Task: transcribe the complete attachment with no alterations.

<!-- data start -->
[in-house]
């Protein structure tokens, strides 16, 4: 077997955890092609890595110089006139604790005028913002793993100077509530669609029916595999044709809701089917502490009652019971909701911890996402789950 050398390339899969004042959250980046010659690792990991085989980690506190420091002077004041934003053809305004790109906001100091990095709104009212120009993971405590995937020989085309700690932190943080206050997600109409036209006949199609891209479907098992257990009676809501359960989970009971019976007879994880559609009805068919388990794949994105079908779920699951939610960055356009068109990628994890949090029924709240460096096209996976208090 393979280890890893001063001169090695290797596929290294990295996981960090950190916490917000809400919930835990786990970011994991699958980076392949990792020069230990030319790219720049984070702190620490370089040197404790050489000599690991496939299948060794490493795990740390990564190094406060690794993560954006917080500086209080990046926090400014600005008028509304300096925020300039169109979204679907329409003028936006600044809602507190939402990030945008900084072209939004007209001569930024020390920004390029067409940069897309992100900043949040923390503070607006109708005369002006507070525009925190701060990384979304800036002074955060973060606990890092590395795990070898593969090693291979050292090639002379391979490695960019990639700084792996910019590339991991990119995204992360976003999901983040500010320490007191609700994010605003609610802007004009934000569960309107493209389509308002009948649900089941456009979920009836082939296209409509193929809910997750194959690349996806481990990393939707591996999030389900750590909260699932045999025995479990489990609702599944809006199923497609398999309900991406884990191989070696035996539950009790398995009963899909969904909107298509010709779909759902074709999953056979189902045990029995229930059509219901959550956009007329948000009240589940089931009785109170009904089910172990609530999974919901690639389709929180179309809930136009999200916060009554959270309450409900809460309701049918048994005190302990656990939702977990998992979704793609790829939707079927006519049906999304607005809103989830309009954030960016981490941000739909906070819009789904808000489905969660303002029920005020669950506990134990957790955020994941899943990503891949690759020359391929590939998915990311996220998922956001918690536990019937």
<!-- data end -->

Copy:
[in-house]
């Protein structure tokens, strides 16, 4: 077997955890092609890595110089006139604790005028913002793993100077509530669609029916595999044709809701089917502490009652019971909701911890996402789950 050398390339899969004042959250980046010659690792990991085989980690506190420091002077004041934003053809305004790109906001100091990095709104009212120009993971405590995937020989085309700690932190943080206050997600109409036209006949199609891209479907098992257990009676809501359960989970009971019976007879994880559609009805068919388990794949994105079908779920699951939610960055356009068109990628994890949090029924709240460096096209996976208090 393979280890890893001063001169090695290797596929290294990295996981960090950190916490917000809400919930835990786990970011994991699958980076392949990792020069230990030319790219720049984070702190620490370089040197404790050489000599690991496939299948060794490493795990740390990564190094406060690794993560954006917080500086209080990046926090400014600005008028509304300096925020300039169109979204679907329409003028936006600044809602507190939402990030945008900084072209939004007209001569930024020390920004390029067409940069897309992100900043949040923390503070607006109708005369002006507070525009925190701060990384979304800036002074955060973060606990890092590395795990070898593969090693291979050292090639002379391979490695960019990639700084792996910019590339991991990119995204992360976003999901983040500010320490007191609700994010605003609610802007004009934000569960309107493209389509308002009948649900089941456009979920009836082939296209409509193929809910997750194959690349996806481990990393939707591996999030389900750590909260699932045999025995479990489990609702599944809006199923497609398999309900991406884990191989070696035996539950009790398995009963899909969904909107298509010709779909759902074709999953056979189902045990029995229930059509219901959550956009007329948000009240589940089931009785109170009904089910172990609530999974919901690639389709929180179309809930136009999200916060009554959270309450409900809460309701049918048994005190302990656990939702977990998992979704793609790829939707079927006519049906999304607005809103989830309009954030960016981490941000739909906070819009789904808000489905969660303002029920005020669950506990134990957790955020994941899943990503891949690759020359391929590939998915990311996220998922956001918690536990019937």